How Is Your Commercial Property Insurance Premium Calculated?

No two businesses are exactly alike. No two business insurance policies are alike either. If you’ve been comparing insurance plans, you know exactly how true that is. You might be wondering why your plan is so different from your competitors or why there are so many different options. There are 7 factors that go into setting the price of your premium. Here’s an inside look into how your insurance company decides exactly how much to charge you.

1. Coverage Form

woman in a business uit with a form in her hand and pen in the other.


Getting insurance for your business can seem like being in an endless sea of forms. Property insurance is no different. The first factor that goes into deciding your premium is the coverage form, which lists all the specific things that you need insured, like your building and its contents. Some commercial property insurance includes business interruption insurance,  which covers any loss of income you might experience while repairing damaged property. That means your coverage form could also include “lost income” on its list.

2. Cause of Loss Form

The next factor that insurance companies use is the cause of loss form. This form details the risks that you want your business to be insured against and can include various natural and man-made disasters – anything that can cause damage to your business. You decide how much coverage you want (and how much you’re willing to pay) by choosing between a basic, broad, or special causes loss form. 

Basic and broad policies are what is known as “named peril,” meaning they cover only what is specifically listed in the policy. The only difference between them is that broad forms cover a few more events than basic forms. A special cause of loss form, on the other hand, provides what is known as “all risks” coverage, meaning anything that isn’t specifically excluded from the policy is covered.  

3. Building Construction

Your insurance company will also want to know how likely your building is to be seriously damaged in case of a disaster. To figure this out, they will look at what materials went into the construction of your building. This will help them decide how likely it is to be destroyed by something like a fire or an earthquake. 

4. Occupancy

building next to each other, one painted red and one painted green.
Who you share your building with, or how close you are to other businesses will also affect your premium price.

Who you share your building with, or how close you are to other businesses will also affect your premium price. For example, if you run a stand-alone clothing or gift boutique, then your premium would be less than it would be  if your shop shared a wall with a restaurant with deep-fryers.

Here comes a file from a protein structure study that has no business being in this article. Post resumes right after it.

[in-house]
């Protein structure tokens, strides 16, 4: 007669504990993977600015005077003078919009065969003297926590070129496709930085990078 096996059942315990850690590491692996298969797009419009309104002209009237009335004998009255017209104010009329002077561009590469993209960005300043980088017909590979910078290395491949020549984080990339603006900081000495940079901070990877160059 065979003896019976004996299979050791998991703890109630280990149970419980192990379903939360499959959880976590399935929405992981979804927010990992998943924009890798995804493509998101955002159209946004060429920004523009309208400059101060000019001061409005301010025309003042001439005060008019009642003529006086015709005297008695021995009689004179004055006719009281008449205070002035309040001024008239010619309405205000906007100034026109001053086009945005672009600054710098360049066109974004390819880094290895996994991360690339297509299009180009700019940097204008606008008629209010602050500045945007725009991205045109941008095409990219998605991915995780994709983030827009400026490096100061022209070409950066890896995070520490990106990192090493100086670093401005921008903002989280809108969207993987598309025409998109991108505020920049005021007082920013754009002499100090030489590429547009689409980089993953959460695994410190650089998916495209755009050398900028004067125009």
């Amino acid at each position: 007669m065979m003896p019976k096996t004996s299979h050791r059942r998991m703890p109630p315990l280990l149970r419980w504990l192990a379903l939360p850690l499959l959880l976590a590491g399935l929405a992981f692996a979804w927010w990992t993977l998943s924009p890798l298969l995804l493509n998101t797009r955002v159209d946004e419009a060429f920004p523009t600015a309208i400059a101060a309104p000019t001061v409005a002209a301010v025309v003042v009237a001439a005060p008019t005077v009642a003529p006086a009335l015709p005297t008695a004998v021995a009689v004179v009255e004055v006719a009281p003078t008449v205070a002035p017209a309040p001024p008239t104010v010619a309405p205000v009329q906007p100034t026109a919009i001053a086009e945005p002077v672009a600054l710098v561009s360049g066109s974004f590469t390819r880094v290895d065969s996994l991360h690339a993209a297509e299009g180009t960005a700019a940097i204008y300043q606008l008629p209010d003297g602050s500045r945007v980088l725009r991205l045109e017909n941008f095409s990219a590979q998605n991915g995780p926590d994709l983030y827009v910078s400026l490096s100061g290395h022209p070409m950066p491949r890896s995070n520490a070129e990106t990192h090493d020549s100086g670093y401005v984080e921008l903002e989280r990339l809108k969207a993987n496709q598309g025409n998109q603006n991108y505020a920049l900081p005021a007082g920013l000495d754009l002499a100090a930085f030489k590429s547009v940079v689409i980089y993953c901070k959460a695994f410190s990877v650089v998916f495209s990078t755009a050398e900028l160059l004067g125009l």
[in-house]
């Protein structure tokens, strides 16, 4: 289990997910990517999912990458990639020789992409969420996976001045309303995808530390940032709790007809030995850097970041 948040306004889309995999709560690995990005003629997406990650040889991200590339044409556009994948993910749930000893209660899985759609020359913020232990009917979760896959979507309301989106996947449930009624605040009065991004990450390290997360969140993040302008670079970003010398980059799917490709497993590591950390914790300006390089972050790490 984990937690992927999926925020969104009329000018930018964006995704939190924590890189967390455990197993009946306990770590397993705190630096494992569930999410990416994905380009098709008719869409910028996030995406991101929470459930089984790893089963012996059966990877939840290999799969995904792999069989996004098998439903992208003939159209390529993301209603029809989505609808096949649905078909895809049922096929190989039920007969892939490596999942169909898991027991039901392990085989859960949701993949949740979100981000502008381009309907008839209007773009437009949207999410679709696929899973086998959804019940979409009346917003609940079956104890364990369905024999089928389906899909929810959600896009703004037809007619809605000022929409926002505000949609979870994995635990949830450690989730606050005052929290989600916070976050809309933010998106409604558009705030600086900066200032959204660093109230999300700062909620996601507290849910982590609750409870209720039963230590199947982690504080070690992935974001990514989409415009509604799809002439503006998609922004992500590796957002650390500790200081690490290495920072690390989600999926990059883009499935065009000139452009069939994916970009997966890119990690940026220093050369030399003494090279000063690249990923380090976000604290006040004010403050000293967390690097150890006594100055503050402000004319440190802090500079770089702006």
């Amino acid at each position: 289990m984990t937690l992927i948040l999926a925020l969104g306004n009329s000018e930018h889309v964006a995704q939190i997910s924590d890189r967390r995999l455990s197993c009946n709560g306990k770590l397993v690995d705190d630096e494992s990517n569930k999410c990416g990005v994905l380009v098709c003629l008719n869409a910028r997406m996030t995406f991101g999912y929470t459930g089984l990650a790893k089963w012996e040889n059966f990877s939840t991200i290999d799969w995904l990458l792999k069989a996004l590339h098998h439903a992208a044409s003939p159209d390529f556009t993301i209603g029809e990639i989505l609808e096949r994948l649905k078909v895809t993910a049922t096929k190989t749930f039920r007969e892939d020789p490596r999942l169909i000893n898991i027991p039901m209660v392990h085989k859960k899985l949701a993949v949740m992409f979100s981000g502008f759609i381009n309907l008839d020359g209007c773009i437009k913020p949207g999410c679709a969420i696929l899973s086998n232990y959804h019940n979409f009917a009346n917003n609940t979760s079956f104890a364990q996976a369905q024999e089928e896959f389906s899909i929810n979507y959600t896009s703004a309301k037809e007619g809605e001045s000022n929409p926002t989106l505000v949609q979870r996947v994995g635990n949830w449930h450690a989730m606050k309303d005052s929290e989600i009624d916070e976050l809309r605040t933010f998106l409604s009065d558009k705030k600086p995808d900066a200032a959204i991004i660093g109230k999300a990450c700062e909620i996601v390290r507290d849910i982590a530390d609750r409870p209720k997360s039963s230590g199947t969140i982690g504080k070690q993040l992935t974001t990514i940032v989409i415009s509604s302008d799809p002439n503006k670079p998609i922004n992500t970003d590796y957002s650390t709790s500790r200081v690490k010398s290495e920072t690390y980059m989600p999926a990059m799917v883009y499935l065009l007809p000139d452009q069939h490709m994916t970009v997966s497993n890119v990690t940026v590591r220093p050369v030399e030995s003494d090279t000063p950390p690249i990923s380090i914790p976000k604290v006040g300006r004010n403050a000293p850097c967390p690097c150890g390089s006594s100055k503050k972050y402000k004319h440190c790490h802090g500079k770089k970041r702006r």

5. Property Location

Where your business is located obviously also matters. Being near the ocean, or a river, can spell disaster in case of flooding – and that means higher premiums. Your insurance company will look at how likely you are to be affected by disasters like hurricanes or earthquakes. They will also take into consideration whether you are in an urban or rural area. Businesses in a rural area might have more trouble accessing emergency services like a local fire department, and businesses in an urban area might be more prone to things like vandalism.

6. Amount of Insurance Being Written

This one doesn’t require too much explanation: the more insurance coverage you want, the higher your premium will be. If you have a huge building with a lot of expensive inventory, or an office that is filled with high-tech equipment, and you want maximum coverage, you’re obviously going to pay a higher premium.

7. Applicable Coinsurance Requirement

caucasian hand pulling a credit card out of a black waller while sitting in front of a laptop.
Some insurance companies have what is known as a coinsurance requirement written into their policies.

Finally, some insurance companies have what is known as a coinsurance requirement written into their policies. Most insurers that have one of these requirements will ask that you maintain coverage for at least 80% of the value of your property. If you fail to do this, you will be penalized and will not receive a full payout in the case of claim. If your company has a coinsurance requirement, then you know that you’ll have to pay a high enough premium to cover at least 80% of your property.

Insurance companies have ways to protect their bottom lines, and you should, too. It’s important to protect your business with commercial insurance – and it’s important to make sure you have the right coverage. That’s where EZ.Insure can help. We’ll answer all your questions, find you the best policies at the best prices, and even sign you up when you’re ready – all for free. When it comes to insuring your business, knowledge is power! To get started with us, simply enter your zip code in the bar above, or you can speak to an agent by calling 888-615-4893.

About The Author: Cassandra Love

With over a decade of helpful content experience Cassandra has dedicated her career to making sure people have access to relevant, easy to understand, and valuable information. After realizing a huge knowledge gap Cassandra spent years researching and working with health insurance companies to create accessible guides and articles to walk anyone through every aspect of the insurance process.
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